Date of this Version
From Textiles in Daily Life: Proceedings of the Third Biennial Symposium of the Textile Society of America, September 24–26, 1992 (Earleville, MD: Textile Society of America, Inc., 1993).
The term sashiko refers to the stitching of one or more layers of cloth with a simple running stitch and can also apply to the completed fabric. Sashiko is the noun of the verb sasu, meaning to pierce. Sashiko probably was initially a way to recycle or extend the life of cloth. Among the textiles in the Shoso-in, the Imperial Repository built circa 752 to preserve thousands of objects of art and other belongings of the Emperor Shomu, is an 8th Century "distant mountain" pattern monk's robe covered with a purple silk running stitch. This running stitch is superfluous to the actual structure of the robe. This is a development of an earlier ritual robe, evolved to the point where the stitches have lost their original function to strengthen and attach the patches of cloth, but retained to give the appearance of the original "robe of rags." This is the oldest example of sashiko extant in Japan. There is a gap in recorded history from this point until the 17th Century when other sashiko are mentioned.
Sashiko was done throughout Japan, primarily by women. It is not known to have been done commercially with the possible exception of some of the firemen clothing. Often it was done by and for people who were too poor to buy new cloth. Sashiko developed from necessity rather than as a luxury, so the art of sashiko wasn't highly competitive, with some exceptions. That is, the product was not regarded as a statement of fashion. Originally a practical technique for making cloth thicker, warmer, and more durable, sashiko can also be purely decorative. Clothing that has been over stitched is not only very strong, but warm. Therefore, it was reasonable to reinforce the cloth by stitching before the cloth wore out. Presently it is done on new cloth, for garments and textiles to be sold in folk craft shops.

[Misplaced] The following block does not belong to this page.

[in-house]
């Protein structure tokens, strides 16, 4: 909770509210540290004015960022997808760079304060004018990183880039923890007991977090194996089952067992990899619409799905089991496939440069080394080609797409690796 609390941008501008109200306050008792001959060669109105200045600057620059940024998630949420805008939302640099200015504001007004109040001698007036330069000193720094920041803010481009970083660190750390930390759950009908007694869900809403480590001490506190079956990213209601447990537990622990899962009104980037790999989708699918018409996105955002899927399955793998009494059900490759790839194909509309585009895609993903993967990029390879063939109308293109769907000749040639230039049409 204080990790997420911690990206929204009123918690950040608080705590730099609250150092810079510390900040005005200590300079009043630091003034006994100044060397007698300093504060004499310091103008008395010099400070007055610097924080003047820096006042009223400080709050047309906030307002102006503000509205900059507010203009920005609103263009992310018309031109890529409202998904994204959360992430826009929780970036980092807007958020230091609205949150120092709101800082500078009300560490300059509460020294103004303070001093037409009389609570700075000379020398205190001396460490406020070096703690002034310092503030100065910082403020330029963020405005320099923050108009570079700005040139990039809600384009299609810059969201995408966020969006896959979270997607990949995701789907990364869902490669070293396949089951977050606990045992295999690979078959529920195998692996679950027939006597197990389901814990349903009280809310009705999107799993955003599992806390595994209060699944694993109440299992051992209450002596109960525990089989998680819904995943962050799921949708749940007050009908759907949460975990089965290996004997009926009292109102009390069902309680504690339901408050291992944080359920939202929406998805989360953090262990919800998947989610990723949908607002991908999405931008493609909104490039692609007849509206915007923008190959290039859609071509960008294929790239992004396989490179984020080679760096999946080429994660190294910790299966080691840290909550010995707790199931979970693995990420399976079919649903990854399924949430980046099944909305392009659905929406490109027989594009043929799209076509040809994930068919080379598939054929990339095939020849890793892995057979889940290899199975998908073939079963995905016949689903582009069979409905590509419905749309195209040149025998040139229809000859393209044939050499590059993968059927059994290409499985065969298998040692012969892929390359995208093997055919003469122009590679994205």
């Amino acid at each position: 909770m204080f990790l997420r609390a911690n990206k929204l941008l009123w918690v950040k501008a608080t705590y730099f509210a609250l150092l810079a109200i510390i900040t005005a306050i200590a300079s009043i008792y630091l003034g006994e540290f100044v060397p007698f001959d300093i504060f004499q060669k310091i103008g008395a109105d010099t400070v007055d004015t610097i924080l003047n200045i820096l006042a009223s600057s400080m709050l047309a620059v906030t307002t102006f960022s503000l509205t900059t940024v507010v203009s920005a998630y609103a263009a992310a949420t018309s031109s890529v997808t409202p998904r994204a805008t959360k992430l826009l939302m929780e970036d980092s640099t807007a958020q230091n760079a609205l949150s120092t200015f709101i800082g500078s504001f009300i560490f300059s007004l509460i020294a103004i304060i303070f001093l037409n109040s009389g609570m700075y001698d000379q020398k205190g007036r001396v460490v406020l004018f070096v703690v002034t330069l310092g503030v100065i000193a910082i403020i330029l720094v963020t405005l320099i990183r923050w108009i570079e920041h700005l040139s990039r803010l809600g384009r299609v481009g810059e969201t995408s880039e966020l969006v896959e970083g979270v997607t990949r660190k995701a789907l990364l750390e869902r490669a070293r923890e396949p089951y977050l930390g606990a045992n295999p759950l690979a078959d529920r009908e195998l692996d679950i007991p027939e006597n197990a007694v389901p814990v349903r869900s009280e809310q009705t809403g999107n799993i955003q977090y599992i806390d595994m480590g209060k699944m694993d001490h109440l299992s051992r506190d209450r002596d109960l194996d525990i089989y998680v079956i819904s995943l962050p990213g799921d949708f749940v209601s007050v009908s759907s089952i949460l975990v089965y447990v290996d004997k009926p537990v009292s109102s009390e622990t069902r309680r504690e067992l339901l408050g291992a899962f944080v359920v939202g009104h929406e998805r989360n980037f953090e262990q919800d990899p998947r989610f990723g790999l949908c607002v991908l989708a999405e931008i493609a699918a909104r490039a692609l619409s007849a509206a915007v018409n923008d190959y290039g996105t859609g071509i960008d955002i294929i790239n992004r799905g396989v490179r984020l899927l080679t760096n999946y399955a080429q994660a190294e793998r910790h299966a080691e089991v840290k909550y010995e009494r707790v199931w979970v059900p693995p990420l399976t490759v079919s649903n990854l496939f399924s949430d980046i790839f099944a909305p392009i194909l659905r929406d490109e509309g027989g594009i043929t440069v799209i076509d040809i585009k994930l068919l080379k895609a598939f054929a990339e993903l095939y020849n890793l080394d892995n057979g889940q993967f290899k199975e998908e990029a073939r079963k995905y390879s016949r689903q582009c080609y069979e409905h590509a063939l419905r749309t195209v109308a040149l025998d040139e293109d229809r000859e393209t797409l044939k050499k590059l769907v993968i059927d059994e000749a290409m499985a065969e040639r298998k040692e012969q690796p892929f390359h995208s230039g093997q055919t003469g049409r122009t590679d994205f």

Typically, sashiko stitching is done with white cotton thread on an indigo-dyed fabric. Most sashiko uses one strand of thread through the needle, doubled so that both strands account for the stitch although it can be done with a single strand. The length of the stitch varies with the number of layers being stitched together. Keeping the stitches even in length, as well as straight, requires skill and practise. There are approximately five to ten stitches per inch (five to ten stitches per 2.5 cm.) with certain districts noted for having particularly fine stitching. Sashiko was done on balanced weave textiles, that is the warp and weft are the same thickness and weight of thread. Although the ground fabric threads were not usually counted, the stitches were. Within a pattern, per line, the same number and length of stitch is held constant and is consistent (from point A to B are always x number of stitches and the length of each stitch is held constant). Many patterns consist of straight lines that intersect at right angles, so counting the stitches made the patterns quite exact. At the point of intersection either the stitching threads cross creating a pattern, or the absence of the threads create a pattern such as a star or the center of a flower. Sashiko can be either a single repeating pattern or a combination of several patterns on one fabric.